Ankylosaur (Dinosauria, Ankylosauria) foot morphology and an assessment of the function of the limbs and feet

  • Author / Creator
    Sissons, Robin L.
  • Morphology and function of ankylosaur dinosaur limbs are explored and analyzed using comparative morphology and finite element analysis. Reconstruction of the forelimb and posture of Pinacosaurus grangeri matches well with trackways attributed to ankylosaurs. A flexed humerus angled away from the body, perpendicular radius and ulna, and upright metacarpus forming an arch proximally result in a crescent configuration of the manus, and a semi-supinated posture relative to the main axis of the body. The ankylosaurid metatarsus has a twisted proximal articular surface, metatarsals being optimally adapted for bearing weight at increasing angles, from medial to lateral. Metatarsal counts of Thyreophorans and other basal ornithischians do not match well with currently accepted phylogeny of these taxa, indicating that a revised phylogeny should be considered. Finite element analysis results, the twisted proximal articular surface, and other morphological features support a rolling motion in the foot while pushing off in locomotion. This is perhaps an adaptation to cope with the wide hips of ankylosaurids, bringing the pes closer to the midline of the animal during locomotion to increase maneuverability.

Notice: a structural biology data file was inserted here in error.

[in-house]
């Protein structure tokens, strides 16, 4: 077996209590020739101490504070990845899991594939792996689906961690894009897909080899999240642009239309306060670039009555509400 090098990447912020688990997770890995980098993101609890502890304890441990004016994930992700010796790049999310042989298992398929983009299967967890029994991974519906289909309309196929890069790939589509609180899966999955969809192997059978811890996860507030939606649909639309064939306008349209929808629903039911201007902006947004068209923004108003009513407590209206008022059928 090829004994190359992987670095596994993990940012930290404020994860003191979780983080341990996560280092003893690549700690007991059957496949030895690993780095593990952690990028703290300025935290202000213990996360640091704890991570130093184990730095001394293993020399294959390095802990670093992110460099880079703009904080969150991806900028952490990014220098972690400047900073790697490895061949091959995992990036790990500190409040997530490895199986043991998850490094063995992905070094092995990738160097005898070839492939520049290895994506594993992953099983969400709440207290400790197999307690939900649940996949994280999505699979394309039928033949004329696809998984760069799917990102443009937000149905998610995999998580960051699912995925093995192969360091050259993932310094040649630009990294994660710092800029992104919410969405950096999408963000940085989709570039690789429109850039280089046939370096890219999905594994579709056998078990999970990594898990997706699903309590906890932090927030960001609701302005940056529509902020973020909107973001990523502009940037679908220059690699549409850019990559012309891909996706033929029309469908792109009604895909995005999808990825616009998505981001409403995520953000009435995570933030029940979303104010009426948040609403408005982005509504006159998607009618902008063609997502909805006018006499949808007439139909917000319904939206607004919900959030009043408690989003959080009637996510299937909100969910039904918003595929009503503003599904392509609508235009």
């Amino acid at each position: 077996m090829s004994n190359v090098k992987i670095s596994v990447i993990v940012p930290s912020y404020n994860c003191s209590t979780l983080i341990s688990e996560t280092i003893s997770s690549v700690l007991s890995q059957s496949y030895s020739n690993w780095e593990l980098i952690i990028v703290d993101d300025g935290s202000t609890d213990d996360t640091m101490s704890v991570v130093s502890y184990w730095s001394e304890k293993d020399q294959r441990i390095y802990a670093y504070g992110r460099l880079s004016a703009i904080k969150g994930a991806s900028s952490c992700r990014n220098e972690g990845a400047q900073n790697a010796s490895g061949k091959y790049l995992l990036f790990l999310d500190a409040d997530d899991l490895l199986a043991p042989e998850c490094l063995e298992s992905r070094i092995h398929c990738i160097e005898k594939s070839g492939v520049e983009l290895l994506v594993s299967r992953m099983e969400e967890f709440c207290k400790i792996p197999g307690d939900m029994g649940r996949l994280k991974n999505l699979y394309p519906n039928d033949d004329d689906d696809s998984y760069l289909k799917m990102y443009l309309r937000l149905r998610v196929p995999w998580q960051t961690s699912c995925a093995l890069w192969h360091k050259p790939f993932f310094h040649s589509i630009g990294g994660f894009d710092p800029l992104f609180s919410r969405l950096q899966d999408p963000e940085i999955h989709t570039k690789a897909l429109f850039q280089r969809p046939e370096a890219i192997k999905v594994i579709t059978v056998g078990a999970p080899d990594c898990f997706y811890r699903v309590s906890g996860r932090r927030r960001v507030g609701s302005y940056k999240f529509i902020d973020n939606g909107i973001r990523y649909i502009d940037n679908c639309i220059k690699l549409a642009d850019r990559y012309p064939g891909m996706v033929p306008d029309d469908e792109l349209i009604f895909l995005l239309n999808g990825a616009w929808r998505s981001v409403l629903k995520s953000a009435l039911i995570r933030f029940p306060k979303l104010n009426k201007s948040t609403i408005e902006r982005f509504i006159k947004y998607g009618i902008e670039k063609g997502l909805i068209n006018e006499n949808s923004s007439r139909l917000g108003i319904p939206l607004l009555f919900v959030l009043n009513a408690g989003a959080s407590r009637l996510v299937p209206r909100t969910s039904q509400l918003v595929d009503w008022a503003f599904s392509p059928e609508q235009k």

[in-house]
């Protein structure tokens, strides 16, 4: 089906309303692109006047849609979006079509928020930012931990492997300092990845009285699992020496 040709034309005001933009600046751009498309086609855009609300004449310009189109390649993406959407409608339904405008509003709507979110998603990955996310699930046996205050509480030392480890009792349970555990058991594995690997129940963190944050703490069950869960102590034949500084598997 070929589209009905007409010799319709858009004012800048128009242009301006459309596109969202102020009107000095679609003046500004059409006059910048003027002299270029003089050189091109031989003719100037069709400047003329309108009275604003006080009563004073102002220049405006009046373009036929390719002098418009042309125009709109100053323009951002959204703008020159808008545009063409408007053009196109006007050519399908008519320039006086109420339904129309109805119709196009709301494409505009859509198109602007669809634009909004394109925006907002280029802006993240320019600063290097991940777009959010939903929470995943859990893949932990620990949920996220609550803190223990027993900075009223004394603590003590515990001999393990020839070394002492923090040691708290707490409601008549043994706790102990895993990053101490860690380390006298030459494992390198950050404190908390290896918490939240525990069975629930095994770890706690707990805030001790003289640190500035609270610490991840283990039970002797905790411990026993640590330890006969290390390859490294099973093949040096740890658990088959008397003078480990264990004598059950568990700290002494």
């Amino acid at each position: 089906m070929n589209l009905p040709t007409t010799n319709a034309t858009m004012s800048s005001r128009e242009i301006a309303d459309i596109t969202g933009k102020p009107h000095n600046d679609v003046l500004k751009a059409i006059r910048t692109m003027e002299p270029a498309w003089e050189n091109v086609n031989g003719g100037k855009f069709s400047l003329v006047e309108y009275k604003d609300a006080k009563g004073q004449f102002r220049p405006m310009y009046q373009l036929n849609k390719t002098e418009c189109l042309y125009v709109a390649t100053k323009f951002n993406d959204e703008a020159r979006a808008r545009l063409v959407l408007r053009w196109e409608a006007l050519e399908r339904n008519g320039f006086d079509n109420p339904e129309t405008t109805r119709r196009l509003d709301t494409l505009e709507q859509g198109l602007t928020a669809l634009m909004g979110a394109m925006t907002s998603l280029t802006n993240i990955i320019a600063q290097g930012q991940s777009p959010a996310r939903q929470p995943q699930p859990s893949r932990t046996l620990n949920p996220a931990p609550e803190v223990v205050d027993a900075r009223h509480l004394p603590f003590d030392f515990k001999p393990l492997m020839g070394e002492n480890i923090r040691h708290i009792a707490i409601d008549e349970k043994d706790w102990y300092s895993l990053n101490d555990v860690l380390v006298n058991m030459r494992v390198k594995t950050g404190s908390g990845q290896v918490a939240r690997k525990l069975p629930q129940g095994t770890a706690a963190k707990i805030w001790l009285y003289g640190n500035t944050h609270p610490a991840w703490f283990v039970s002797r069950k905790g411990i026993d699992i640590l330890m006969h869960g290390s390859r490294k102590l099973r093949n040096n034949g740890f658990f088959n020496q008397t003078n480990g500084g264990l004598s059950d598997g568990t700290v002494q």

• Subjects / Keywords
  • Graduation date
    Fall 2011
  • Type of Item
  • Degree
    Master of Science
  • DOI
  • License
    This thesis is made available by the University of Alberta Libraries with permission of the copyright owner solely for non-commercial purposes. This thesis, or any portion thereof, may not otherwise be copied or reproduced without the written consent of the copyright owner, except to the extent permitted by Canadian copyright law.
  • Language
  • Institution
    University of Alberta
  • Degree level
  • Department
  • Supervisor / co-supervisor and their department(s)
  • Examining committee members and their departments
    • Wolfe, Alexander (Earth and Atmospheric Sciences)
    • Caldwell, Michael (Biological Sciences)
    • Holmes, Robert (Biological Sciences)